Figure 16: Comparison of shear strength of masonry triplets.

The mean value, standard deviation, and coefficient of variation of shear strength of each group are shown in Table 1. Since the increase amplitude of shear strength in PB-B/3 is not significant, it will not be discussed later.

Table 1: Measured value of shear strength.

For groups PB-H/4, PB-H/3, and PB-H/2, it can be concluded that the average value of masonry shear strength increases with the increasing height of precast concrete anti-shear blocks. According to the failure mode of the specimens, it was found that the shear strength of the masonry triplets was only related to the damage degree of the blocks, and the precast concrete anti-shear blocks remain intact. There was a good correlation between the shear strength of masonry triplets and the height of precast concrete anti-shear blocks. Therefore, an equation to the relationship between the height of precast concrete anti-shear block and the shear strength of masonry was derived using parabolic regression, as shown in Figure 17.

Figure 17: Relationship curve of height of anti-shear blocks and shear strength.

The best-fit equations are as follows:where is the mean value of shear strength of masonry (MPa) and is the height of the precast concrete anti-shear block (m).

It can be seen from Figure 17 that the test results are in good agreement with the fitting curve; therefore, the parabolic constitutive relation is reasonable.

The above fitting formula is only applicable to hollow concrete blocks with strength grade MU7.5. It can be seen from the failure mode of the tested specimens that the failure of the masonry triplets with precast anti-shear blocks is manifested as the failure of the hollow concrete blocks themselves. The shear strength of masonry triplets with precast concrete anti-shear blocks is only related to the strength of concrete blocks themselves and the size of precast concrete anti-shear blocks. Therefore, the shear strength of the masonry with precast concrete anti-shear blocks can be improved from two aspects: on the one hand, the precast concrete anti-shear blocks can be set; on the other hand, high strength hollow concrete blocks should be used.

4. Conclusions

This paper presents an experimental program where the shear behavior of hollow concrete block masonry triplets with precast concrete anti-shear blocks is assessed.

This paper discusses the shear performance of the hollow concrete block masonry triplets with different precast concrete anti-shear blocks, compared with hollow concrete blocks masonry triplets without precast concrete anti-shear block, in shear strength and deformability.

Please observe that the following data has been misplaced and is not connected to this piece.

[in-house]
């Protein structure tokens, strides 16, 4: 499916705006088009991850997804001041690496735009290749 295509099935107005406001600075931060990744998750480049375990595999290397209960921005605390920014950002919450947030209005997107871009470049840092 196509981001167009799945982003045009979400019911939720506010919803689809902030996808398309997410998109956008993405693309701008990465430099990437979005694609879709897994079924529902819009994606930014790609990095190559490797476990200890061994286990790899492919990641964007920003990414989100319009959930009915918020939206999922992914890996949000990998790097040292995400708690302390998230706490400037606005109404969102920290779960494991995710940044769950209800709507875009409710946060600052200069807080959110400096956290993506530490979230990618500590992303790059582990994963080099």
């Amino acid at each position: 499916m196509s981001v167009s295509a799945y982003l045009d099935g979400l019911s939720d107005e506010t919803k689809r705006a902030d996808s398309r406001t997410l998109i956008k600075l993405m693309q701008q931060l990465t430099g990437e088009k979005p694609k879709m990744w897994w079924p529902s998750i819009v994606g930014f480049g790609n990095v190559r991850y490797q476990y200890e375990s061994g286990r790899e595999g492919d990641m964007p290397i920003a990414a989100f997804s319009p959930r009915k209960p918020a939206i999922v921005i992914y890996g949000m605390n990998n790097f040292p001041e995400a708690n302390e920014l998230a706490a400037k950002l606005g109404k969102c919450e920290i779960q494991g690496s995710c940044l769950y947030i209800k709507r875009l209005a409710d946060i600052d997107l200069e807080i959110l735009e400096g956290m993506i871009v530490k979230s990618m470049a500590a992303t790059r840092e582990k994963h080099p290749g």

The following points summarize the results from this study:(1)Hollow concrete block masonry triplets with precast concrete anti-shear blocks exhibited higher gain in deformability in comparison to masonry triplets without precast concrete anti-shear blocks.(2)The shear strength of the hollow concrete block masonry triplets could be improved by setting precast concrete anti-shear blocks into the cavity of the blocks, up to a maximum of 234.48%.(3)The shear strength of the masonry triplets constructed with precast concrete anti-shear block was not controlled by the damage of the mortar layer, but by the cracks occurring in the block shells and webs.(4)For a given grade of hollow concrete blocks, an equation for the relationship between the shear strength of masonry and the height of precast concrete anti-shear block was proposed using parabolic regression.

Data Availability

The data used to support the findings of this study are included within the article.

Additional Points

(i) Hollow concrete block masonry triplets with precast concrete anti-shear blocks were tested under monotonic shear loading. (ii) Hollow concrete block masonry triplets with precast concrete anti-shear blocks behaved in a ductile manner under shear loading. (iii) The proposed precast concrete anti-shear blocks could significantly enhance the strength and ductility of hollow concrete block masonry. (iv) The proposed precast concrete anti-shear blocks could provide the advantages of cost effectiveness and rapid construction.

Conflicts of Interest

The authors declare that there are no conflicts of interest regarding the publication of this paper.

Acknowledgments

This work was supported by the Tianjin Science and Technology Commission (grant nos. 17ZXCXSF00040 and 18ZXGDGX00050) and Ministry of Science and Technology of the People’s Republic of China (grant nos. 2015BAL03B02 and 2016YFC0701508).